We’re living in the age of superlatives, yet not enough are heaped upon Jon Favreau.
Not only did the writer/director jumpstart the MCU with 2008’s “Iron Man,” he directed the biggest Christmas movie of the modern age, “Elf.” He also wrote and co-starred in the seminal screen bromance “Swingers.”
That was just a warm-up act for his biggest pop culture magic trick to date. Favreau brought “Star Wars” back from the pop culture grave with “The Mandalorian.”
So who does Team “Star Wars” think can revive the franchise’s movie fortunes?
The director will helm “Rogue Squadron,” the first new “Star Wars” movie following the poorly received trilogy that capped the Skywalker saga. The next “Star Wars” film hits theaters Christmas 2023, assuming the theatrical model still exists by then.
The choice seemed wise, even hopeful, as recently as a few weeks ago. Now? It might seal the fate of “Star Wars” as a theatrical empire.
Sound harsh? Take a long, hard look at Jenkins’ new film, “Wonder Woman 1984.” It brims with all the sins fans accused the new “Star Wars” films of committing.
- Woke storytelling
- Muddied narratives
- Massive plot holes
- Feminism on steroids
- Ignoring canon
Yes, Jenkins directed a flat-out gem with 2017’s “Wonder Woman” and deserves plenty of credit for it. It’s why the “Star Wars”-Jenkins pairing seemed so promising.
She’s far more hands on with the sequel, though, given her growing Hollywood clout. She likely felt less pressure from Warner Bros. suits following the runaway success of the first “Wonder Woman” adventure. Plus, she co-wrote the story and screenplay for “WW84,” meaning her fingerprints are all over the finished product.
It’s her baby, and it’s a mess.
In fact, once the geek hype for the sequel subsided the film’s Rotten Tomatoes score sank from the high 80s to a modest 65 percent “fresh.”
That’s no accident.
So Disney, the studio that now owns Star Wars, Inc., is entrusting its movie franchise to Jenkins.
For starters, Disney is as woke as any film studio these days. Jenkins will be the first female director to helm a “Star Wars” feature. That matters.
It’s also likely why Lucasfilm President Kathleen Kennedy, the person in charge of the “Star Wars” brand, still has her job after torching “Star Wars” as a theatrical juggernaut. Each of the main “Star Wars” sequels created under her watch made less money than the previous film.
- “The Force Awakens” — $936 million
- “The Last Jedi” — $620 million
- “The Rise of Skywalker” — $515 million
Kennedy built that.
The other “Star Wars” films under Kennedy’s reign delivered mixed results.
“Solo: A Star Wars Story” became a box office disappointment with a $213 million haul. “Rogue One: A Star Wars Story” served up the best thrills of the new “Star Wars” era, earning a respectable $532 million despite its microscopic ties to the Skywalker clan.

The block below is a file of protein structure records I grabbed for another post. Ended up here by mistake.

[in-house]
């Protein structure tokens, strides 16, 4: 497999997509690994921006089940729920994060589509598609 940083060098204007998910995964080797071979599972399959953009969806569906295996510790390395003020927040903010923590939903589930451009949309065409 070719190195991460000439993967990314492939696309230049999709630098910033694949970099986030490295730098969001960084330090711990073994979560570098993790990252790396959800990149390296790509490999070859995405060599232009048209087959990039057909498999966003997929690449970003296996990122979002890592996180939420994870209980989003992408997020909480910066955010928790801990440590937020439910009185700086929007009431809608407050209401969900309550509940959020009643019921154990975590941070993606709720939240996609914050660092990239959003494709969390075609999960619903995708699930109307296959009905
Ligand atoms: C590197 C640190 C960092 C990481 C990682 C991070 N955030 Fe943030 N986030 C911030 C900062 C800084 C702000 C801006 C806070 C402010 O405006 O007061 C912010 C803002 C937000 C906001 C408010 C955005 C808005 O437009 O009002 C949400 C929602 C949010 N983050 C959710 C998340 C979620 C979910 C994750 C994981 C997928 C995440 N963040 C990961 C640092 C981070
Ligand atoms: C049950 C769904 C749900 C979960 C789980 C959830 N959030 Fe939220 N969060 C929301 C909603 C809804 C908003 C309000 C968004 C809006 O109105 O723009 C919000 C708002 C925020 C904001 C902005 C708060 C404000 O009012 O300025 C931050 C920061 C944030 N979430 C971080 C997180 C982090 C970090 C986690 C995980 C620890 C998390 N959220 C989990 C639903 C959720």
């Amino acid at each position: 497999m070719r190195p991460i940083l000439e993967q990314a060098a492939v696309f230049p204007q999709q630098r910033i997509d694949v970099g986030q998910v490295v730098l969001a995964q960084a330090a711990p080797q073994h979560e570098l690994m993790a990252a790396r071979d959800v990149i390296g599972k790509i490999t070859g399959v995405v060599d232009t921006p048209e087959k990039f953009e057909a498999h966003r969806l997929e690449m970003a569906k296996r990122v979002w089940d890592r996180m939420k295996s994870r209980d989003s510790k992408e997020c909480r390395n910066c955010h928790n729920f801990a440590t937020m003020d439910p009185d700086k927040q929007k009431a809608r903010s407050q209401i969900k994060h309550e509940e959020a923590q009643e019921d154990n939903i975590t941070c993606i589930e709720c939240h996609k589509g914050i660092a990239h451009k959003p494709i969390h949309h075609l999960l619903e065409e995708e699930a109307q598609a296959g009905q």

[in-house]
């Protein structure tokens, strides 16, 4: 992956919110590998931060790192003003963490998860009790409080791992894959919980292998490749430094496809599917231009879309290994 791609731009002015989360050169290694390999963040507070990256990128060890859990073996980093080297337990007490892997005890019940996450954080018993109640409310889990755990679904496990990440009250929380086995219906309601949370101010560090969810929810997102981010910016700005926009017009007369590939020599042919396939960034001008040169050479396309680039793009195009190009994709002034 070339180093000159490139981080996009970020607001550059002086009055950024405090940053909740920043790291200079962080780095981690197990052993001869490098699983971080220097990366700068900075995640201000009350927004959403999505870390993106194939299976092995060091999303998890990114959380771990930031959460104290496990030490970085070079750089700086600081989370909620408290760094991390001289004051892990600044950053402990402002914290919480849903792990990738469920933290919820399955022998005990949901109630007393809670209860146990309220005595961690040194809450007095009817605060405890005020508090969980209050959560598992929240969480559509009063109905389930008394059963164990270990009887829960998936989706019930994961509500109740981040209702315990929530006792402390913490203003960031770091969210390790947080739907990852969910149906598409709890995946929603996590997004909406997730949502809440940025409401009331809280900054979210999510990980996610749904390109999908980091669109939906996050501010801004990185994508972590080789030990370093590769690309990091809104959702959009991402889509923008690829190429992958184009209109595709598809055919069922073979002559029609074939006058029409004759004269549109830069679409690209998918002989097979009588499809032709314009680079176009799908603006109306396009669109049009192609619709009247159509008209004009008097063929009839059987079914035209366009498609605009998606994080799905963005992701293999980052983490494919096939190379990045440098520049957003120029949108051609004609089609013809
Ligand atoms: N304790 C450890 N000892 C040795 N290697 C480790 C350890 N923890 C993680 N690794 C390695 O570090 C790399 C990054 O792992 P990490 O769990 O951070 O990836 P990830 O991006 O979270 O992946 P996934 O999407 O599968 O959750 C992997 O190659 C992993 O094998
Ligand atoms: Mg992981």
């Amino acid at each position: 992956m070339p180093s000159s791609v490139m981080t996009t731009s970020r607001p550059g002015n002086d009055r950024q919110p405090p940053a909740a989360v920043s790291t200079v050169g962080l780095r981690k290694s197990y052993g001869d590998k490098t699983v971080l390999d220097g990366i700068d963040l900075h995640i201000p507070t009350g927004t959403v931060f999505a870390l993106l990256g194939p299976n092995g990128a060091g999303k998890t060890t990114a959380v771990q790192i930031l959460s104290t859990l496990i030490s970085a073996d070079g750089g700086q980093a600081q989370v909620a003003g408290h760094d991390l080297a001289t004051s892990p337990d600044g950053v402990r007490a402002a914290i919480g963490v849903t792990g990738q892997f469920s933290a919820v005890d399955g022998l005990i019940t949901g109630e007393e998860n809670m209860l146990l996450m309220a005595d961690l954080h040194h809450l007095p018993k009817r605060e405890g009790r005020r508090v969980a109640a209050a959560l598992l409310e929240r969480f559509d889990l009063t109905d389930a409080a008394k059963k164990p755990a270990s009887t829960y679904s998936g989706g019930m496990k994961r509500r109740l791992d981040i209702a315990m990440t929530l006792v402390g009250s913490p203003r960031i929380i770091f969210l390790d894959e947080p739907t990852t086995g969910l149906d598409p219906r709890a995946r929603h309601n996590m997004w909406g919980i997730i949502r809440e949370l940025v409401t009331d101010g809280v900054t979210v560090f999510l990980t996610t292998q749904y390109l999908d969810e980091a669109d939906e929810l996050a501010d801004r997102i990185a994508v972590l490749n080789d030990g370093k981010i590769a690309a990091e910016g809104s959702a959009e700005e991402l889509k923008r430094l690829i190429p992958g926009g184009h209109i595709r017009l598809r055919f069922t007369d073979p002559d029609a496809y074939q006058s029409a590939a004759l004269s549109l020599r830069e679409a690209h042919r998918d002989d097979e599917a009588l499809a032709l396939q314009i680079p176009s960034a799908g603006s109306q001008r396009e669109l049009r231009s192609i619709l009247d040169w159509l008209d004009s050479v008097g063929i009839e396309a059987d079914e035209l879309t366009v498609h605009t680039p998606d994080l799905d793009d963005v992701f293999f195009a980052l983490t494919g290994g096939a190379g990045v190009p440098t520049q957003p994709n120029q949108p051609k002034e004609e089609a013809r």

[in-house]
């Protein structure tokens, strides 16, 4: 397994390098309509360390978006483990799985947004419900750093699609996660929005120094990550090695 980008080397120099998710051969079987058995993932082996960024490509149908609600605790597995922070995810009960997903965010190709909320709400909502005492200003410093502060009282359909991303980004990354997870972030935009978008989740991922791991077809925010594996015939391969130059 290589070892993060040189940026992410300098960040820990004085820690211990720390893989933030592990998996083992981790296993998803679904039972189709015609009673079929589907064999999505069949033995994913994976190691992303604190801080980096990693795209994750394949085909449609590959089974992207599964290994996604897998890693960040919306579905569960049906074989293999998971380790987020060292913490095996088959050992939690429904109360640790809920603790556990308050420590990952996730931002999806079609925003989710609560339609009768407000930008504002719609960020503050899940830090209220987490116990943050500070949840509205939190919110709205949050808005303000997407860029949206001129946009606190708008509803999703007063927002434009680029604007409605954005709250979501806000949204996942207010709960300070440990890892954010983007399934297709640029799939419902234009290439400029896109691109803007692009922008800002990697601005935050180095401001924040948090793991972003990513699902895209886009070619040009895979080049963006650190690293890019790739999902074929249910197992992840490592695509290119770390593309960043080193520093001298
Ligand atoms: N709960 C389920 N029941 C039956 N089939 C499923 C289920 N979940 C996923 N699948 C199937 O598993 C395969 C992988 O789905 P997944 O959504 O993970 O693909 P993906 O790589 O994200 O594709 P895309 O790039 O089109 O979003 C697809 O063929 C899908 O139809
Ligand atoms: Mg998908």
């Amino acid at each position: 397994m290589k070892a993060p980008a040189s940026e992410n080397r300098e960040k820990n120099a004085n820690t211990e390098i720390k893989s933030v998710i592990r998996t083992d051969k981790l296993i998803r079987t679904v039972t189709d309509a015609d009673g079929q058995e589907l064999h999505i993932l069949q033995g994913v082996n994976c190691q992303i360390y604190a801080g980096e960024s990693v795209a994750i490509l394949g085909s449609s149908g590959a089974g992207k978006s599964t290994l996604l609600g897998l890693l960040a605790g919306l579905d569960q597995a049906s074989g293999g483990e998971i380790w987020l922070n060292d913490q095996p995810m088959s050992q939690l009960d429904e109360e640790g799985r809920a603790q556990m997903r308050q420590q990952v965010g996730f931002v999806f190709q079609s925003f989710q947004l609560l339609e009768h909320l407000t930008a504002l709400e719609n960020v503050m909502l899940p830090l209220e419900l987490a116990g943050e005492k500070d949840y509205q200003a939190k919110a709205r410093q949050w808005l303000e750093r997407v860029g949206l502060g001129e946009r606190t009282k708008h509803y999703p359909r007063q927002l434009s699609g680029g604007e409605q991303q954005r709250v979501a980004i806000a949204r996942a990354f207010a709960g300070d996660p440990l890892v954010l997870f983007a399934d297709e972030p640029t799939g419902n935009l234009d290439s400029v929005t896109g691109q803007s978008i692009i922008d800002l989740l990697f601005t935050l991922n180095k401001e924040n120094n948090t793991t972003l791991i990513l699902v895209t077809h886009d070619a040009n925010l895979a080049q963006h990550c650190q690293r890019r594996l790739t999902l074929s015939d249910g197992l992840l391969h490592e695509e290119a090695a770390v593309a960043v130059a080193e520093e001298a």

The same “Star Wars” fans who clamor for Baby Yoda merch feel far less attached to the “new” “Star Wars” characters from the recent trilogy.
Analysts can point to many reasons for “Star Wars’” creative decline, from never assembling the original trilogy’s core heroes on screen to a narrative that felt scribbled down on the fly.
The film’s woke nods clearly factored into the equation. Think Mary Sue heroines (Rey, Rose Tico) strained progressive subplots (“The Last Jedi’s” casino debacle) and emasculating the one character who could carry Han Solo’s rogue torch (Oscar Isaac’s Poe Dameron).
Any chance Jenkins, given the keys to the biggest space franchise in history, won’t repeat what she brought to “WW84?”
- An anti-GOP villain
- Bald feminism
- Overt victimhood for its female characters
Slim, meet none.
Movies like “Wonder Woman 1984” and the upcoming “Star Wars: Rogue Squadron” must thrive outside the American marketplace to make fiscal sense. China is currently the dominant theatrical market for Hollywood given the current pandemic — and it may remain so moving forward.
So how did “Wonder Woman 1984” fare in China? The movie under-performed in its opening weekend to the tune of $18.8 million, getting bested by a Chinese original (“The Rescue”). “WW84” plummeted 92 percent the following weekend.
That’s not a typo.
The far-left Hollywood Reporter added some necessary context to “WW84’s” lousy showing.
The sequel’s slide is particularly disappointing since China, which has bounced back strongly from the novel coronavirus pandemic and is known for its affinity for superhero movies, was expected to be the title’s largest theatrical market.
This is the director “Star Wars” is pinning its cinematic rebirth around?
Favreau made us care about “Star Wars” again with a simple, foolproof formula. Skip the woke theatrics. Tell a story hearkening back to core elements like a stoic main character, companionship and selfless acts of heroism. Deliver slam-bang action without hand-wringing.
In short, summon the creative spirit George Lucas first unleashed on the culture in 1977. Can Jenkins do the same with “Rogue Squadron?” The evidence so far suggests she can’t and Kennedy doesn’t care.
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